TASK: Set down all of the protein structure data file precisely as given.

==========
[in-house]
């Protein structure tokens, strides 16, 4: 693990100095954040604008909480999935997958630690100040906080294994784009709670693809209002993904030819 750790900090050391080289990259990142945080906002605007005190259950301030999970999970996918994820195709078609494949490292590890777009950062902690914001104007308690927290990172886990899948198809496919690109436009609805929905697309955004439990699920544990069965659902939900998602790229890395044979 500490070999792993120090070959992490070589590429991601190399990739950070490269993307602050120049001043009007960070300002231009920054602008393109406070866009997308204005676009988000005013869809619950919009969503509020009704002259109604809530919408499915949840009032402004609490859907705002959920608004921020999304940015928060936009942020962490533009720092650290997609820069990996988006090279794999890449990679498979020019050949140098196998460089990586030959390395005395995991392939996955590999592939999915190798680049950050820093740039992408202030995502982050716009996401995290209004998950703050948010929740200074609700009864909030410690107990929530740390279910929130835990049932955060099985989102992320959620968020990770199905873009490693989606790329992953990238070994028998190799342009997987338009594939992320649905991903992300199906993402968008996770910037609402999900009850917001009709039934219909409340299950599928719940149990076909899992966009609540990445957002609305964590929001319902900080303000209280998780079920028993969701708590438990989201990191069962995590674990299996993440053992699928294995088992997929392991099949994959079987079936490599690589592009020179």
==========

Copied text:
[in-house]
């Protein structure tokens, strides 16, 4: 693990100095954040604008909480999935997958630690100040906080294994784009709670693809209002993904030819 750790900090050391080289990259990142945080906002605007005190259950301030999970999970996918994820195709078609494949490292590890777009950062902690914001104007308690927290990172886990899948198809496919690109436009609805929905697309955004439990699920544990069965659902939900998602790229890395044979 500490070999792993120090070959992490070589590429991601190399990739950070490269993307602050120049001043009007960070300002231009920054602008393109406070866009997308204005676009988000005013869809619950919009969503509020009704002259109604809530919408499915949840009032402004609490859907705002959920608004921020999304940015928060936009942020962490533009720092650290997609820069990996988006090279794999890449990679498979020019050949140098196998460089990586030959390395005395995991392939996955590999592939999915190798680049950050820093740039992408202030995502982050716009996401995290209004998950703050948010929740200074609700009864909030410690107990929530740390279910929130835990049932955060099985989102992320959620968020990770199905873009490693989606790329992953990238070994028998190799342009997987338009594939992320649905991903992300199906993402968008996770910037609402999900009850917001009709039934219909409340299950599928719940149990076909899992966009609540990445957002609305964590929001319902900080303000209280998780079920028993969701708590438990989201990191069962995590674990299996993440053992699928294995088992997929392991099949994959079987079936490599690589592009020179």